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J Public Health (Oxf). 2014 Mar;36(1):22-7. doi: 10.1093/pubmed/fdt036. Epub 2013 Apr 4.

Prevalence of latent tuberculosis, syphilis, hepatitis B and C among asylum seekers in Malta.

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National Institute for Health, Migration and Poverty (NIHMP), Via di San Gallicano 25/A, Rome 00153, Italy.



In the last few years, Malta has witnessed increasing immigration flows from the Libyan coasts. Public health policies are focused on screening migrants for tuberculosis, whereas no systematic actions against STIs are implemented. The aim of this study is to define the epidemiological profile of asylum seekers in Malta as regards syphilis, hepatitis B, C and latent tuberculosis, thus supporting screening policies.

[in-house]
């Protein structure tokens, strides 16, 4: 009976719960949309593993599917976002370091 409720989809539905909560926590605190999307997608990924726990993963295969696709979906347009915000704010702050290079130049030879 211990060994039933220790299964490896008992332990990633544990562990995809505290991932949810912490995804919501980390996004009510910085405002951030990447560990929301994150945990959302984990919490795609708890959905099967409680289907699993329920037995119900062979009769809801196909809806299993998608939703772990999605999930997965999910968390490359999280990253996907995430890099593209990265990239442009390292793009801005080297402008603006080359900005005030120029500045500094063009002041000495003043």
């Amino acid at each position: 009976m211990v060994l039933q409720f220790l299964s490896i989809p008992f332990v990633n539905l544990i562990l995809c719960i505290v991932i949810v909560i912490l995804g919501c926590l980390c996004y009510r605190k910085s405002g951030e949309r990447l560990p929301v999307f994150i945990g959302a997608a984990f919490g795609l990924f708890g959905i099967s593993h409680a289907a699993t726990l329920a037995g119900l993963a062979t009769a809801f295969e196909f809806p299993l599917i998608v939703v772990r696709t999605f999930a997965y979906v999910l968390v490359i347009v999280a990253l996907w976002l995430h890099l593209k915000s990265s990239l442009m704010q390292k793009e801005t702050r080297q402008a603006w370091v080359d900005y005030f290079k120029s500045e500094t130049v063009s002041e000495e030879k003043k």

Five hundred migrants living in open centres were screened between December 2010 and June 2011.


83.2% of people was from Somalia, 81.2% males, average age 26.5 years. The tuberculin skin test (TST) was positive in 225 migrants (45%). Latent syphilis was diagnosed in 11 migrants, hepatitis C in 3 and 31 migrants were HBsAg positive.


Systematic screening for asymptomatic migrants in Malta is not recommended for hepatitis C and syphilis, given the low prevalence observed. On the contrary, it should be considered for hepatitis B. TST could be indicated as the first step of a two step screening for migrants from countries with high TB incidence. Efficacy and cost-effectiveness could be achieved by further targeting screening to specific subgroups at higher risk of reactivation, such as people living with HIV and subjects affected by chronic diseases.


Malta; hepatitis; migrants; sexually transmitted infections; tuberculosis

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